Canal Road follows the old Chesapeake & Ohio Canal which once carried coal and other goods 184 miles from the Allegheny Mountains down to Washington DC.  In the 1950’s, a plan to turn the Canal into a Highway was put before congress, but an eight day hike along the canal’s entire length by Supreme Court Justice William O. Douglas attracted popular support and the Canal became a park instead.

Mile 7-Jamie Brink

We continued out of town along Canal road which was absolutely pleasant.  Once in a while, runners would peel off to the side and have a pee.  That wasn’t particularly pleasant, but if you gotta go, I guess you gotta go.

We reached the intersection of Canal and Reservoir Road, where we made sharp turn and started up the course’s second hill.  I threw myself into climbing gear, letting my arms help out as much as possible.  This hill seemed steeper than the first, but not as high, taking us away from the river and into a more residential area.  People sat in their driveways and cheered us on.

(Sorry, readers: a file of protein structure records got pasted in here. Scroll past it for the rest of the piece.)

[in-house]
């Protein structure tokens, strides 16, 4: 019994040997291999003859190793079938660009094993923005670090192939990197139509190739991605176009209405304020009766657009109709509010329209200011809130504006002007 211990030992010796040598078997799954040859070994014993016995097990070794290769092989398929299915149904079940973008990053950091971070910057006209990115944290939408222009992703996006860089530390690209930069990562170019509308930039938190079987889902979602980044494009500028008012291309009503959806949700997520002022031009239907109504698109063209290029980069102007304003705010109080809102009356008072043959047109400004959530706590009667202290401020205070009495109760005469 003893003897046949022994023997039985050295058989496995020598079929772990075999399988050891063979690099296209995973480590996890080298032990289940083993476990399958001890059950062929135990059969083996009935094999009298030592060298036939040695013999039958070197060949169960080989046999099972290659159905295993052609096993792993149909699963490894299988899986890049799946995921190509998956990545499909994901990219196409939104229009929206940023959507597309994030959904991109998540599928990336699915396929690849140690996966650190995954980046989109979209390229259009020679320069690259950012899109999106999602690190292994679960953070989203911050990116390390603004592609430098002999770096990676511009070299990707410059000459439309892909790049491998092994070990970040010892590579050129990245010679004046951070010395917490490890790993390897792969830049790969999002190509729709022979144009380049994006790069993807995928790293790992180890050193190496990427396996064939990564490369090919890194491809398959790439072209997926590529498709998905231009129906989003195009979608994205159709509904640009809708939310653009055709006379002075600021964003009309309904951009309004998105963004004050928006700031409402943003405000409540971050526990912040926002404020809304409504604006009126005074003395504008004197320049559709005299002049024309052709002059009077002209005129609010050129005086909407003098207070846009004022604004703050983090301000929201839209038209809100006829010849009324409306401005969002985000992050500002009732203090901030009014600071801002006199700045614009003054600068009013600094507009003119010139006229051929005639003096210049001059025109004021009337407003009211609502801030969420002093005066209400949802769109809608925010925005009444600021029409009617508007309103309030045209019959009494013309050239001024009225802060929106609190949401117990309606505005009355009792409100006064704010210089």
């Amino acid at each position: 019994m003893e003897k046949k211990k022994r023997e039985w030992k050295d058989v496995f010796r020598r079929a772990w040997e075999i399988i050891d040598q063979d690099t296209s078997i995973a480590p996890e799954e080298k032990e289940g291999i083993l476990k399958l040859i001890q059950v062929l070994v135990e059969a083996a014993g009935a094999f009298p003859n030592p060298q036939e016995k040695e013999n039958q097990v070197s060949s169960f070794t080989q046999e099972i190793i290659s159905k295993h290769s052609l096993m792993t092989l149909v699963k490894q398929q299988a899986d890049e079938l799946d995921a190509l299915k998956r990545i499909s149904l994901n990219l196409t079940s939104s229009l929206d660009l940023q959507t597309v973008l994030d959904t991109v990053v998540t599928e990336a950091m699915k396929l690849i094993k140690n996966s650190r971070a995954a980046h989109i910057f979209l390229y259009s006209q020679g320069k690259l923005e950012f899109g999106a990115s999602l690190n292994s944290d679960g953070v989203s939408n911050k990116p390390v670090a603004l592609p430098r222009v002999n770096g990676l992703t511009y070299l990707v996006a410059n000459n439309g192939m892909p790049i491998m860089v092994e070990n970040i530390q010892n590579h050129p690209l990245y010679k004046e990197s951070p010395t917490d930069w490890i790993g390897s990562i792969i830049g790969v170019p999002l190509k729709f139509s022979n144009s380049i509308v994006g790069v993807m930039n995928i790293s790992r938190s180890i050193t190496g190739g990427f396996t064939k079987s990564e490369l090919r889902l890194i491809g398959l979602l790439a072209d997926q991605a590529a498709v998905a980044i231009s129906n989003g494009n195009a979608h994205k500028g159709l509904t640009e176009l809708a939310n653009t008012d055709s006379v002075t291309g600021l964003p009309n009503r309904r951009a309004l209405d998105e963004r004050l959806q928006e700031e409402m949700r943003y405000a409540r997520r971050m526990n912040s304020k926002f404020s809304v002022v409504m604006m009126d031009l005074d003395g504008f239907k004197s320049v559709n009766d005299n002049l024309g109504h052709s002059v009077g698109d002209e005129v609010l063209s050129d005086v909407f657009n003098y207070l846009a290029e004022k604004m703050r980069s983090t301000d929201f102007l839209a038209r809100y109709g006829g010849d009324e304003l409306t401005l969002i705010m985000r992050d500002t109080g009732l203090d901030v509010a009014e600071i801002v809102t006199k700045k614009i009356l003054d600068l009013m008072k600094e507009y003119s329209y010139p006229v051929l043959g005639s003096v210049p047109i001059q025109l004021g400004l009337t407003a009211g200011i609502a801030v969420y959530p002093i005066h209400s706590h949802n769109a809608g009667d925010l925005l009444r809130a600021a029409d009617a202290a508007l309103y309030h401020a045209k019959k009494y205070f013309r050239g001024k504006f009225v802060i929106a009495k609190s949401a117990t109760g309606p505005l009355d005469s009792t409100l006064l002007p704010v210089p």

We caught up to more of the wheelers, doing yeoman’s work at cranking up the hill.  A few had broken down and had to pull off to the side.  What a shame!

Mile 8-Jeff Bender

There was a water station at the top of the hill staffed by Marines.  I grabbed some water and a cup of gatorade, calling out, “Thank You, Marines!”  About 20 of them replied with “Oo-rah!”  Badass!  What an inspiration!

We turned onto MacArthur Boulevard and cruised along the next to the Georgetown Reservoir which has been providing Washington D.C. with clean drinking water since 1858 courtesy of the Army Corps of Engineers.

I passed a group of British paratroopers running together.  One of them was rolling along in a handcycle.  I also passed another handcyclist who, amazingly, had taken on this 26-mile challenge despite having lost his legs and forearms.  His elbows were harnessed to the handles.  That’s determination!